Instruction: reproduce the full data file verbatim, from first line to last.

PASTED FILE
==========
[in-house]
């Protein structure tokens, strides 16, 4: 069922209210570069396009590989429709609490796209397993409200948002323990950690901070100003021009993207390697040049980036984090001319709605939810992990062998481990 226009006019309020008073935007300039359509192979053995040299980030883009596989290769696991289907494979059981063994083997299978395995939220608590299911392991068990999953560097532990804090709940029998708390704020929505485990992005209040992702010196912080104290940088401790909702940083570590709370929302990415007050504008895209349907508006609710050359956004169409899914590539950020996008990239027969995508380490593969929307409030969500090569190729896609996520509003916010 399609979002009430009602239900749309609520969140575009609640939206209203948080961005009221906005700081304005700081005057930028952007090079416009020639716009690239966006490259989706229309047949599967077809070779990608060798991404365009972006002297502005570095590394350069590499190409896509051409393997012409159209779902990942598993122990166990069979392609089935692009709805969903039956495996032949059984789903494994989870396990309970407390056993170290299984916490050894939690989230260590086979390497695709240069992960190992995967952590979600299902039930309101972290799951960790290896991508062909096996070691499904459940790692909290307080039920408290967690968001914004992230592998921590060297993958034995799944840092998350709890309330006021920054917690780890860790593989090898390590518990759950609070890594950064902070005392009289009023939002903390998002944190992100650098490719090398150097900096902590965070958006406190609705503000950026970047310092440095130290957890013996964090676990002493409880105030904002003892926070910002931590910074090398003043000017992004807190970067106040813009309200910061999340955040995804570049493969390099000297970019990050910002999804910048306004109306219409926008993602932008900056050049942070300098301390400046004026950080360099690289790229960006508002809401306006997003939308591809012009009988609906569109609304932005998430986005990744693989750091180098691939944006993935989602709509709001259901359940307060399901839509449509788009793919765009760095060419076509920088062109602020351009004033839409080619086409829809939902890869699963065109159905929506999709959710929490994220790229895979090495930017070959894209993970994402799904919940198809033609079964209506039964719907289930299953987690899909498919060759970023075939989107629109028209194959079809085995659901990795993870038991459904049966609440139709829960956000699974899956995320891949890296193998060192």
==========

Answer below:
[in-house]
């Protein structure tokens, strides 16, 4: 069922209210570069396009590989429709609490796209397993409200948002323990950690901070100003021009993207390697040049980036984090001319709605939810992990062998481990 226009006019309020008073935007300039359509192979053995040299980030883009596989290769696991289907494979059981063994083997299978395995939220608590299911392991068990999953560097532990804090709940029998708390704020929505485990992005209040992702010196912080104290940088401790909702940083570590709370929302990415007050504008895209349907508006609710050359956004169409899914590539950020996008990239027969995508380490593969929307409030969500090569190729896609996520509003916010 399609979002009430009602239900749309609520969140575009609640939206209203948080961005009221906005700081304005700081005057930028952007090079416009020639716009690239966006490259989706229309047949599967077809070779990608060798991404365009972006002297502005570095590394350069590499190409896509051409393997012409159209779902990942598993122990166990069979392609089935692009709805969903039956495996032949059984789903494994989870396990309970407390056993170290299984916490050894939690989230260590086979390497695709240069992960190992995967952590979600299902039930309101972290799951960790290896991508062909096996070691499904459940790692909290307080039920408290967690968001914004992230592998921590060297993958034995799944840092998350709890309330006021920054917690780890860790593989090898390590518990759950609070890594950064902070005392009289009023939002903390998002944190992100650098490719090398150097900096902590965070958006406190609705503000950026970047310092440095130290957890013996964090676990002493409880105030904002003892926070910002931590910074090398003043000017992004807190970067106040813009309200910061999340955040995804570049493969390099000297970019990050910002999804910048306004109306219409926008993602932008900056050049942070300098301390400046004026950080360099690289790229960006508002809401306006997003939308591809012009009988609906569109609304932005998430986005990744693989750091180098691939944006993935989602709509709001259901359940307060399901839509449509788009793919765009760095060419076509920088062109602020351009004033839409080619086409829809939902890869699963065109159905929506999709959710929490994220790229895979090495930017070959894209993970994402799904919940198809033609079964209506039964719907289930299953987690899909498919060759970023075939989107629109028209194959079809085995659901990795993870038991459904049966609440139709829960956000699974899956995320891949890296193998060192």